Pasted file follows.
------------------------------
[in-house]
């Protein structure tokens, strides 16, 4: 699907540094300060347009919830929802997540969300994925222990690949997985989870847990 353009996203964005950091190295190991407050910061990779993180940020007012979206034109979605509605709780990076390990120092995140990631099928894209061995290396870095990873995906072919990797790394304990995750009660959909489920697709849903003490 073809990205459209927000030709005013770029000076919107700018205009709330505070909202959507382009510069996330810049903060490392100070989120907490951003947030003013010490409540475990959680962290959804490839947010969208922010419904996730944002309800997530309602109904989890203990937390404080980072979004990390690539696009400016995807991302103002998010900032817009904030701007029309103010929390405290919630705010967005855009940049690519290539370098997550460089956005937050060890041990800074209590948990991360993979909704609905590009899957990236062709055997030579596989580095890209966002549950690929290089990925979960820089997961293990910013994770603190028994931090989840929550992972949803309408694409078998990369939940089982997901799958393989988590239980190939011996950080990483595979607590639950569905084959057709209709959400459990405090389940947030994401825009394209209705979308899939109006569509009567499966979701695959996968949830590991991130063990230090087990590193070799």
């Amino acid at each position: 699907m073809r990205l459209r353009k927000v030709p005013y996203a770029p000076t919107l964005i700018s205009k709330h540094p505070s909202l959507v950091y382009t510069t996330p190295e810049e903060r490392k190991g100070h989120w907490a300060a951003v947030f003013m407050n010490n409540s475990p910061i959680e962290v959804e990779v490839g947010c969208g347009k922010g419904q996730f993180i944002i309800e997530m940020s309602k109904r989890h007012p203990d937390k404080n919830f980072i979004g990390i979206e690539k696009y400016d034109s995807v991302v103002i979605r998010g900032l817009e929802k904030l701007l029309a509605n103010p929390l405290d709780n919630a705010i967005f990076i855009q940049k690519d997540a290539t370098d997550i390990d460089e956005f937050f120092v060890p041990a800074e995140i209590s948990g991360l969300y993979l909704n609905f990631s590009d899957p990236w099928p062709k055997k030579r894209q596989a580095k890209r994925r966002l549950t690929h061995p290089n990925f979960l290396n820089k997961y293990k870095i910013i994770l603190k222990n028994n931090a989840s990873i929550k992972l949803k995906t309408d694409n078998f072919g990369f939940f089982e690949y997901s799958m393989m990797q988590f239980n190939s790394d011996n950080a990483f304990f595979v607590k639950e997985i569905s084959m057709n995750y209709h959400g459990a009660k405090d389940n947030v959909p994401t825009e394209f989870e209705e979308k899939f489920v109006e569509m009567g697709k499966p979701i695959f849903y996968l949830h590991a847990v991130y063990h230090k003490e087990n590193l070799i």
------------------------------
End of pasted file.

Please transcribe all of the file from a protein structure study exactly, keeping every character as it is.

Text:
[in-house]
């Protein structure tokens, strides 16, 4: 699907540094300060347009919830929802997540969300994925222990690949997985989870847990 353009996203964005950091190295190991407050910061990779993180940020007012979206034109979605509605709780990076390990120092995140990631099928894209061995290396870095990873995906072919990797790394304990995750009660959909489920697709849903003490 073809990205459209927000030709005013770029000076919107700018205009709330505070909202959507382009510069996330810049903060490392100070989120907490951003947030003013010490409540475990959680962290959804490839947010969208922010419904996730944002309800997530309602109904989890203990937390404080980072979004990390690539696009400016995807991302103002998010900032817009904030701007029309103010929390405290919630705010967005855009940049690519290539370098997550460089956005937050060890041990800074209590948990991360993979909704609905590009899957990236062709055997030579596989580095890209966002549950690929290089990925979960820089997961293990910013994770603190028994931090989840929550992972949803309408694409078998990369939940089982997901799958393989988590239980190939011996950080990483595979607590639950569905084959057709209709959400459990405090389940947030994401825009394209209705979308899939109006569509009567499966979701695959996968949830590991991130063990230090087990590193070799």
């Amino acid at each position: 699907m073809r990205l459209r353009k927000v030709p005013y996203a770029p000076t919107l964005i700018s205009k709330h540094p505070s909202l959507v950091y382009t510069t996330p190295e810049e903060r490392k190991g100070h989120w907490a300060a951003v947030f003013m407050n010490n409540s475990p910061i959680e962290v959804e990779v490839g947010c969208g347009k922010g419904q996730f993180i944002i309800e997530m940020s309602k109904r989890h007012p203990d937390k404080n919830f980072i979004g990390i979206e690539k696009y400016d034109s995807v991302v103002i979605r998010g900032l817009e929802k904030l701007l029309a509605n103010p929390l405290d709780n919630a705010i967005f990076i855009q940049k690519d997540a290539t370098d997550i390990d460089e956005f937050f120092v060890p041990a800074e995140i209590s948990g991360l969300y993979l909704n609905f990631s590009d899957p990236w099928p062709k055997k030579r894209q596989a580095k890209r994925r966002l549950t690929h061995p290089n990925f979960l290396n820089k997961y293990k870095i910013i994770l603190k222990n028994n931090a989840s990873i929550k992972l949803k995906t309408d694409n078998f072919g990369f939940f089982e690949y997901s799958m393989m990797q988590f239980n190939s790394d011996n950080a990483f304990f595979v607590k639950e997985i569905s084959m057709n995750y209709h959400g459990a009660k405090d389940n947030v959909p994401t825009e394209f989870e209705e979308k899939f489920v109006e569509m009567g697709k499966p979701i695959f849903y996968l949830h590991a847990v991130y063990h230090k003490e087990n590193l070799i």